Wednesday, June 14, 2017

Of Poet Laureates and Poetry Progress

I am just seeing the announcements that Tracy K. Smith will be our new poet laureate.  I am so in awe of her work and so intrigued to see how she will use the power of that office.

In the interest of honesty, let me also observe that this news makes me feel inadequate.  She's 45, the winner of many prizes, the head of Creative Writing at Princeton.  I am a woman who will be 52 one month from today, and my publication roster is smaller.  I cannot imagine that I will ever be invited to work at one of our nation's more prestigious universities; but I also know that if I did work there, I'd be worried about the nation's dispossessed who aren't being served by those universities.  I am working with those populations, and I confess that I am no miracle worker.

I was thinking about the paths my life has followed as I drove up Highway 17 towards Charleston. I don't usually take that route, but I was meeting my Mepkin friends for lunch in Mt. Pleasant before we went on to the Abbey.  I thought about some of the past times I've travelled that road, both when we lived there and when we came back.  I thought about the time that I read at the Piccolo Spoleto festival, which felt like a highwater mark of my career.  I had one chapbook published, which meant that I could read at the event.  I felt sure that I'd have a book with a spine soon--and surely, I could than translate that success into a different kind of teaching job--I wasn't naïve enough to think it would be a Princeton kind of job, but perhaps a liberal arts school or a smaller state school.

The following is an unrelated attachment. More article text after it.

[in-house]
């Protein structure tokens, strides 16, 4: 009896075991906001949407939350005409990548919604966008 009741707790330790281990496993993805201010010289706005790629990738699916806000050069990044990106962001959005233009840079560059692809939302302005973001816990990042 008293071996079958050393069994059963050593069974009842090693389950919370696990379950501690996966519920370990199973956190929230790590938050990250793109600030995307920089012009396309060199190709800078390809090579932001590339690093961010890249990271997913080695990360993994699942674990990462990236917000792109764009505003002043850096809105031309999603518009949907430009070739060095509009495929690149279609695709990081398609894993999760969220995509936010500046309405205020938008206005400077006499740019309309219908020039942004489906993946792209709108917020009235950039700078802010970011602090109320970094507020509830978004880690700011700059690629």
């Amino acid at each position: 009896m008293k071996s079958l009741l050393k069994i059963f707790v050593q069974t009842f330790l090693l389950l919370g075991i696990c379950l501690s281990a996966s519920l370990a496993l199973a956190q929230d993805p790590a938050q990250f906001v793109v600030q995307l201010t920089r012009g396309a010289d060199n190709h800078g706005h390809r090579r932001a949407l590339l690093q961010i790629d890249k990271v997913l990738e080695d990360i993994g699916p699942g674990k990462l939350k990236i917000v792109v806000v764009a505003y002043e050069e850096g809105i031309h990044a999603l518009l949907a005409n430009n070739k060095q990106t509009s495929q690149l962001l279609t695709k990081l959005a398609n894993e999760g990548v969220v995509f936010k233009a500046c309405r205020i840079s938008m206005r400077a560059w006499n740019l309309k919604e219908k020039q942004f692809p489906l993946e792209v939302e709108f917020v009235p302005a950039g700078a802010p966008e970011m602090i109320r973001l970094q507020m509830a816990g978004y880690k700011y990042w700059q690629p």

That was back in 2005, and while career/artistic doors have opened to me, they haven't been the ones I expected.

I feel fortunate to have had friends along the way, and our stories are similar.  I think of good news that came to them, good news that I thought might be transformative--and yet, the paths that came afterwards aren't the ones we expected.  Perhaps our new poet laureate has similar stories.

I'm also struck by the fact that I read at Piccolo Spoleto in June of 2005.  I think of 2005 as one of my worst years, bookended by the horrible, drawn out, death-by-hospital of my mother-in-law and the worst hurricane season in Broward county in almost 100 years.  But it was also a year of creative success, and the year I returned to France (where I was born on an Air Force Base) with my parents--it was a trip that I knew would be one of my favorite memories, even as we were making those memories.

I feel like I've taken a bit of a sabbatical from good writing practices--in the past two months, with the accreditation visit and the follow up, with the intense pace of my ENC1102 online class, I haven't returned to my writing desk as often as I would like.  Let me now begin to plan for the bit of time that I see on the horizon, where the pace of my various work lives lightens a bit.

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